Syriac Christians have long been disciminated against by the Turkish state. Not recognized as a minority under the Treaty of Lausanne, which granted minority rights to Greek and Armenian Christians, the Syriacs are afforded little protection as a group. Largely as a function of the dispute, villagers surrounding Mor Gabriel have complained that the monks are proselytizing to their children, referring to them as "missionaries" and stirring up a good bit of bad feeling. Though members of the Kurdish DTP have tried to reach out to the Syriac community in recent years, the Mor Gabriel case reflects extant tensions between the two groups -- the Kurds having their own disputes with the state.

The most recent ruling came from a Midyat court on May 22 and found in favor of the villagers. The monastery won its challenge to the redrawing in January, and plans to appeal the most recent ruling to the Supreme Court of Appeals. If the Supreme Court of Appeals rules affirms the Midyat court's decision, the monastery has said it will take its case to the European Court of Human Rights.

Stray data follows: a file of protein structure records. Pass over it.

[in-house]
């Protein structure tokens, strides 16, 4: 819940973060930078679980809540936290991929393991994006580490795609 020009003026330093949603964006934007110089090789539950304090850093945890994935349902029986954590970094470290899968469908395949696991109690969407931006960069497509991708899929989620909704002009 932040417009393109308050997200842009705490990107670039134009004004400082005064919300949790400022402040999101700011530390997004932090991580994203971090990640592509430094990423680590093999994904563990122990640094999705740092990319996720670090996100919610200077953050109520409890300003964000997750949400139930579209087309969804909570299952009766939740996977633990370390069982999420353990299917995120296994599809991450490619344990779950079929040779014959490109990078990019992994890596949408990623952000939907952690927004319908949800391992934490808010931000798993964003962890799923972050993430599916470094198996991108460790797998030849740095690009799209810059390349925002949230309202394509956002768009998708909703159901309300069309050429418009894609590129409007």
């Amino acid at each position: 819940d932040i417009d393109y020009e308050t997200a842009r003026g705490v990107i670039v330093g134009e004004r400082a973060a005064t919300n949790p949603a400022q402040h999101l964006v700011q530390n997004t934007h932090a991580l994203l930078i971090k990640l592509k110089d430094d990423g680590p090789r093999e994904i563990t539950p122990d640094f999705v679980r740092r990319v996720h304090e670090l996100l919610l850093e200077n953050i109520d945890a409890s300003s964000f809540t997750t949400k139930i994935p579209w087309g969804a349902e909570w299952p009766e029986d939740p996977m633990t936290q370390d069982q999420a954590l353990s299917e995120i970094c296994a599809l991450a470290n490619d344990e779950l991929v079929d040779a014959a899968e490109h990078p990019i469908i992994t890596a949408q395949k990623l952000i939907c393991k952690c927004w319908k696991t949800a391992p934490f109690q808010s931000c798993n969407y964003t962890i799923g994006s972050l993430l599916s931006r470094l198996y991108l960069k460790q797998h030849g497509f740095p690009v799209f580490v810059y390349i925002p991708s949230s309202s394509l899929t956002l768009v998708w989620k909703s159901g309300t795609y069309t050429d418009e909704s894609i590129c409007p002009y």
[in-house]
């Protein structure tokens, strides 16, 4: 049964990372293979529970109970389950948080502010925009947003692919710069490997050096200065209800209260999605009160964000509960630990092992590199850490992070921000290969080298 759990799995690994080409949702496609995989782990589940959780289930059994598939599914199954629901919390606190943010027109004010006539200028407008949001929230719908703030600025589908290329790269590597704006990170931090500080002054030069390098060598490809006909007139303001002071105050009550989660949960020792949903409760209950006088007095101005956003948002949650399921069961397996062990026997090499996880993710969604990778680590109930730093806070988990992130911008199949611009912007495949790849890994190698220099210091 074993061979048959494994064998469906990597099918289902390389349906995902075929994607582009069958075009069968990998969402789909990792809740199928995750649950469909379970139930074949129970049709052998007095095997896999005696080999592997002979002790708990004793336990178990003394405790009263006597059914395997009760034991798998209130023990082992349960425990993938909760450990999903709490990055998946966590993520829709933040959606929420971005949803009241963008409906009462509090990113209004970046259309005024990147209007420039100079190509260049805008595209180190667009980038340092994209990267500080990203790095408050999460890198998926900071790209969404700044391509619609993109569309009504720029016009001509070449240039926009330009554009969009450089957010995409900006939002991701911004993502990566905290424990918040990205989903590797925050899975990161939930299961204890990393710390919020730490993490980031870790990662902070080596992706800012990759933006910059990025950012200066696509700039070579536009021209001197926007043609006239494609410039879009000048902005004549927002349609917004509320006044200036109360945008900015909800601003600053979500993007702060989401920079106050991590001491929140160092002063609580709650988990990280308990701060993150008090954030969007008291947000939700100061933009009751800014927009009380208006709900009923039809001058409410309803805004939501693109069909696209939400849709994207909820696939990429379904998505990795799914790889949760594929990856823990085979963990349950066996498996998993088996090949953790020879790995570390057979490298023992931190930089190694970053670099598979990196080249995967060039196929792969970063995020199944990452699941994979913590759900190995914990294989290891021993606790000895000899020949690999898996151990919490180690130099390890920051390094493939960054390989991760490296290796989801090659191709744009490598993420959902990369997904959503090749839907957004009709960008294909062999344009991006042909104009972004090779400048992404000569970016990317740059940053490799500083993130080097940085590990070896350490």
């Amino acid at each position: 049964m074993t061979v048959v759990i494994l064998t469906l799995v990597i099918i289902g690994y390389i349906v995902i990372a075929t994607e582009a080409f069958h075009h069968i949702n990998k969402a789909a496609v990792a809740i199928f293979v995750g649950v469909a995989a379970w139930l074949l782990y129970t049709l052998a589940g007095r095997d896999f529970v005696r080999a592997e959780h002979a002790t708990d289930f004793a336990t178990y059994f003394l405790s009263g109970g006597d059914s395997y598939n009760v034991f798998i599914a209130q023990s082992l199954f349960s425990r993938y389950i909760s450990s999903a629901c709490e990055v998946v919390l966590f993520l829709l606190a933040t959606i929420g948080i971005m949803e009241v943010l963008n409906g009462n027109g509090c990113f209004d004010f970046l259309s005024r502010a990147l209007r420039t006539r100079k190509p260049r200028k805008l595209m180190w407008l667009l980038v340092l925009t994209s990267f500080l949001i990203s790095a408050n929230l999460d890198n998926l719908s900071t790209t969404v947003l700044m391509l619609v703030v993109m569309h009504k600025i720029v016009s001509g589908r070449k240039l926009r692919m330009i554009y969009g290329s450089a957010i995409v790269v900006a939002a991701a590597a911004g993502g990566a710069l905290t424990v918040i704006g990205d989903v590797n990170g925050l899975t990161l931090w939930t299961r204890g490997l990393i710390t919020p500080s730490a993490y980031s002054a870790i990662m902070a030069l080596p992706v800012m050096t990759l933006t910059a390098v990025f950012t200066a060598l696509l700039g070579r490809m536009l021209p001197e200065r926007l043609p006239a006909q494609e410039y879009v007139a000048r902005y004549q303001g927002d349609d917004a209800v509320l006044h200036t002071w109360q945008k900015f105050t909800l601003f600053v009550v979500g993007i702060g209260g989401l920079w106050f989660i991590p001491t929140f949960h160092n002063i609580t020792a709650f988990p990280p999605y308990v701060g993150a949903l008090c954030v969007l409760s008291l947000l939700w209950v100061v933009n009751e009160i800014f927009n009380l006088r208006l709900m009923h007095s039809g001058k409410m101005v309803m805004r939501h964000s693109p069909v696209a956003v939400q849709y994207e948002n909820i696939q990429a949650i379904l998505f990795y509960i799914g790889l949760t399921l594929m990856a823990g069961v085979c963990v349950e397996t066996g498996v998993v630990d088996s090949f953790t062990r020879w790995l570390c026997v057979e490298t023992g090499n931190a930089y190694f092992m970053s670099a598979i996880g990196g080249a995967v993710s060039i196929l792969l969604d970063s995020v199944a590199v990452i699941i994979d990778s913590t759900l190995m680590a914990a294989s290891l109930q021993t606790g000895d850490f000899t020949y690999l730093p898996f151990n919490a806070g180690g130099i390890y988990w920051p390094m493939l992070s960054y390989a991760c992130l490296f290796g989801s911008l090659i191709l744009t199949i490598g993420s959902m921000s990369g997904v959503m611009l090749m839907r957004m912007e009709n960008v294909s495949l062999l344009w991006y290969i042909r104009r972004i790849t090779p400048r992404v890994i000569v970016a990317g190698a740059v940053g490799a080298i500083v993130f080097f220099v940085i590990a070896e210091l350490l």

Some background from Today's Zaman:
In the name of Turkey’s strict secular laws, authorities have over decades expropriated millions of dollars worth of property belonging to Christians. Syriacs, Armenians and Greek Orthodox Christians -- remnants of the Muslim-led but multi-faith Ottoman Empire -- are viewed by many as foreigners. Syriacs are one of Turkey’s oldest communities, descendants of a branch of Middle Eastern Christianity. These Christians, united by a language derived from Aramaic, are split into several Orthodox and Catholic denominations.